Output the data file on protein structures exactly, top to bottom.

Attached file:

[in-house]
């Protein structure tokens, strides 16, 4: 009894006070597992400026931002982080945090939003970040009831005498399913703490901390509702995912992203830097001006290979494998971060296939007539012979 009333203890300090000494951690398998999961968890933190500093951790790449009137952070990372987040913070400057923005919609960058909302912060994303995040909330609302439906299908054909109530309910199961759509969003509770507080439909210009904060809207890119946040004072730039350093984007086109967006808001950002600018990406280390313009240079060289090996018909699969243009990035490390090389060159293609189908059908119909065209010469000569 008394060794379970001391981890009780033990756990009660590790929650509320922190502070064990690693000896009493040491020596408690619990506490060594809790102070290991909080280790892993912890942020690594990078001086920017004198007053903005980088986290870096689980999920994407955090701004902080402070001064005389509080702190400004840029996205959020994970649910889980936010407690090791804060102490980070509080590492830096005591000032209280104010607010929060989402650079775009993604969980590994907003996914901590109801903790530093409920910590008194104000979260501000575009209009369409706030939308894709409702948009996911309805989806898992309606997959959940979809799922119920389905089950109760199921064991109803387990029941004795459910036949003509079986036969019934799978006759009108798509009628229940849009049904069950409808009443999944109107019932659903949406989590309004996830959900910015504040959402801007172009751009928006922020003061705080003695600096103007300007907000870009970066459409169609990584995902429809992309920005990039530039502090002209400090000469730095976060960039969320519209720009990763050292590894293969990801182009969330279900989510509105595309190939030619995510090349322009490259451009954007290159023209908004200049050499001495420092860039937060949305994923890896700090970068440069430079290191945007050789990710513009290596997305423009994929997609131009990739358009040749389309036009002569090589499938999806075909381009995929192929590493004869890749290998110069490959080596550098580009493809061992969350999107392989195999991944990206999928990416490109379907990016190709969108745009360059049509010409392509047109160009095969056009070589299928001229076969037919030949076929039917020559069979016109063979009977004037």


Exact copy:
[in-house]
């Protein structure tokens, strides 16, 4: 009894006070597992400026931002982080945090939003970040009831005498399913703490901390509702995912992203830097001006290979494998971060296939007539012979 009333203890300090000494951690398998999961968890933190500093951790790449009137952070990372987040913070400057923005919609960058909302912060994303995040909330609302439906299908054909109530309910199961759509969003509770507080439909210009904060809207890119946040004072730039350093984007086109967006808001950002600018990406280390313009240079060289090996018909699969243009990035490390090389060159293609189908059908119909065209010469000569 008394060794379970001391981890009780033990756990009660590790929650509320922190502070064990690693000896009493040491020596408690619990506490060594809790102070290991909080280790892993912890942020690594990078001086920017004198007053903005980088986290870096689980999920994407955090701004902080402070001064005389509080702190400004840029996205959020994970649910889980936010407690090791804060102490980070509080590492830096005591000032209280104010607010929060989402650079775009993604969980590994907003996914901590109801903790530093409920910590008194104000979260501000575009209009369409706030939308894709409702948009996911309805989806898992309606997959959940979809799922119920389905089950109760199921064991109803387990029941004795459910036949003509079986036969019934799978006759009108798509009628229940849009049904069950409808009443999944109107019932659903949406989590309004996830959900910015504040959402801007172009751009928006922020003061705080003695600096103007300007907000870009970066459409169609990584995902429809992309920005990039530039502090002209400090000469730095976060960039969320519209720009990763050292590894293969990801182009969330279900989510509105595309190939030619995510090349322009490259451009954007290159023209908004200049050499001495420092860039937060949305994923890896700090970068440069430079290191945007050789990710513009290596997305423009994929997609131009990739358009040749389309036009002569090589499938999806075909381009995929192929590493004869890749290998110069490959080596550098580009493809061992969350999107392989195999991944990206999928990416490109379907990016190709969108745009360059049509010409392509047109160009095969056009070589299928001229076969037919030949076929039917020559069979016109063979009977004037």